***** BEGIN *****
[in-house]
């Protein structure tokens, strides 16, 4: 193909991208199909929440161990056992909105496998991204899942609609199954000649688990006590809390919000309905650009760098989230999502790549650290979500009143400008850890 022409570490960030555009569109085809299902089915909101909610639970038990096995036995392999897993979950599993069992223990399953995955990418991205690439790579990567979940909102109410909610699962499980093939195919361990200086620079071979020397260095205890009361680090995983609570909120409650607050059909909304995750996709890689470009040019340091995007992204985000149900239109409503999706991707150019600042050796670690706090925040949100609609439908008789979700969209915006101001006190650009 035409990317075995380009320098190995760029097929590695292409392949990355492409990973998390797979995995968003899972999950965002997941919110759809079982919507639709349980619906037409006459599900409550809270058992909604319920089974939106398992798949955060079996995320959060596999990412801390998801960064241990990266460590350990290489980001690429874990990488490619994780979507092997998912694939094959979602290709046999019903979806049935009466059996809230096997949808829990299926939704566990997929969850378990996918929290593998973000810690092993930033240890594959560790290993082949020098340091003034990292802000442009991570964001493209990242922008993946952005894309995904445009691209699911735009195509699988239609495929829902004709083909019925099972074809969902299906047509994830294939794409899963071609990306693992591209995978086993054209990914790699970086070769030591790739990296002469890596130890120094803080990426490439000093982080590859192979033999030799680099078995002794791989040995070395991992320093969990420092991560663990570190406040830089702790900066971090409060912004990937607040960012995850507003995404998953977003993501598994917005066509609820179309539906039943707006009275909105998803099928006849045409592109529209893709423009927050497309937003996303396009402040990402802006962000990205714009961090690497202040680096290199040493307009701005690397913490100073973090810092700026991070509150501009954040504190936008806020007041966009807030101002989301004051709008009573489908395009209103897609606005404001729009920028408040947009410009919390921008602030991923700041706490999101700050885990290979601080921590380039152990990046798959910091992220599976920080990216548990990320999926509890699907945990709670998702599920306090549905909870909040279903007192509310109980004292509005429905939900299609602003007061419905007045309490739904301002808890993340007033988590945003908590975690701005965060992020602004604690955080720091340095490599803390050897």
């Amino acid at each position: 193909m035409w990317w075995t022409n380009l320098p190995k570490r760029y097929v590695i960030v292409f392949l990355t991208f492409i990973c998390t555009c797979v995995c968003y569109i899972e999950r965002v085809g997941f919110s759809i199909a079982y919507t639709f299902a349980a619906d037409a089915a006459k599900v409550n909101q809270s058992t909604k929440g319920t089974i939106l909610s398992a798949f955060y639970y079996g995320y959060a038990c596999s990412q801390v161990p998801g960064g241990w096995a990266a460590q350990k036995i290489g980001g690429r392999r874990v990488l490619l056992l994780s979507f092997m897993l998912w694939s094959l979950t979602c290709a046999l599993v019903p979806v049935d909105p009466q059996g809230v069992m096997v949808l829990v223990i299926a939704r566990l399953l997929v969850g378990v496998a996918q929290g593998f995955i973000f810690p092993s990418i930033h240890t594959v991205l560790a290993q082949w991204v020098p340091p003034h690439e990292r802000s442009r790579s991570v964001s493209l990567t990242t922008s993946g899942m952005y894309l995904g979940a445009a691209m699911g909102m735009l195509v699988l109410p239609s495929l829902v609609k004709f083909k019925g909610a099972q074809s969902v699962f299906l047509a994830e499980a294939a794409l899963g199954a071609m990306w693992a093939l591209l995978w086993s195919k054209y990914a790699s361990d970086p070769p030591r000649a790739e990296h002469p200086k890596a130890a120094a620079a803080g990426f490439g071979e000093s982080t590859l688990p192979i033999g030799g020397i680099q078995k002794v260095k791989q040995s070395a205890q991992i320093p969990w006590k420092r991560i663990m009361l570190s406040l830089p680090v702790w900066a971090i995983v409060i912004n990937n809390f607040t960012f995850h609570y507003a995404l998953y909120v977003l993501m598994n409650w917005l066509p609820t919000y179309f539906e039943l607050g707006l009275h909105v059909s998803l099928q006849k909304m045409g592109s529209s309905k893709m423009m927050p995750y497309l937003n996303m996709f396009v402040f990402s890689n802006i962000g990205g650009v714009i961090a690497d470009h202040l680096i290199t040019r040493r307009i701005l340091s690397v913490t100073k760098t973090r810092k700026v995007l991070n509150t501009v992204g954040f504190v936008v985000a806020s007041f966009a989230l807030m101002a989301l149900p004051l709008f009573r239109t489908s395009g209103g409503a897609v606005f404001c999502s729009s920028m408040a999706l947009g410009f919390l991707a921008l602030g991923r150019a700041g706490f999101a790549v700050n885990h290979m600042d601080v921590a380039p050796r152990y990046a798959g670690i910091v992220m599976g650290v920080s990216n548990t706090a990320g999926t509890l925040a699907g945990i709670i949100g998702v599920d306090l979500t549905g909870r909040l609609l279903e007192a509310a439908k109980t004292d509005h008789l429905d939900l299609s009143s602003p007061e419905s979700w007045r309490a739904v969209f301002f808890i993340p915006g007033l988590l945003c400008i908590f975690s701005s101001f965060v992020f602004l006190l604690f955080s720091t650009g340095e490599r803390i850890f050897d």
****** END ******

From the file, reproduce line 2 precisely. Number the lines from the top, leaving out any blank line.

């Protein structure tokens, strides 16, 4: 193909991208199909929440161990056992909105496998991204899942609609199954000649688990006590809390919000309905650009760098989230999502790549650290979500009143400008850890 022409570490960030555009569109085809299902089915909101909610639970038990096995036995392999897993979950599993069992223990399953995955990418991205690439790579990567979940909102109410909610699962499980093939195919361990200086620079071979020397260095205890009361680090995983609570909120409650607050059909909304995750996709890689470009040019340091995007992204985000149900239109409503999706991707150019600042050796670690706090925040949100609609439908008789979700969209915006101001006190650009 035409990317075995380009320098190995760029097929590695292409392949990355492409990973998390797979995995968003899972999950965002997941919110759809079982919507639709349980619906037409006459599900409550809270058992909604319920089974939106398992798949955060079996995320959060596999990412801390998801960064241990990266460590350990290489980001690429874990990488490619994780979507092997998912694939094959979602290709046999019903979806049935009466059996809230096997949808829990299926939704566990997929969850378990996918929290593998973000810690092993930033240890594959560790290993082949020098340091003034990292802000442009991570964001493209990242922008993946952005894309995904445009691209699911735009195509699988239609495929829902004709083909019925099972074809969902299906047509994830294939794409899963071609990306693992591209995978086993054209990914790699970086070769030591790739990296002469890596130890120094803080990426490439000093982080590859192979033999030799680099078995002794791989040995070395991992320093969990420092991560663990570190406040830089702790900066971090409060912004990937607040960012995850507003995404998953977003993501598994917005066509609820179309539906039943707006009275909105998803099928006849045409592109529209893709423009927050497309937003996303396009402040990402802006962000990205714009961090690497202040680096290199040493307009701005690397913490100073973090810092700026991070509150501009954040504190936008806020007041966009807030101002989301004051709008009573489908395009209103897609606005404001729009920028408040947009410009919390921008602030991923700041706490999101700050885990290979601080921590380039152990990046798959910091992220599976920080990216548990990320999926509890699907945990709670998702599920306090549905909870909040279903007192509310109980004292509005429905939900299609602003007061419905007045309490739904301002808890993340007033988590945003908590975690701005965060992020602004604690955080720091340095490599803390050897």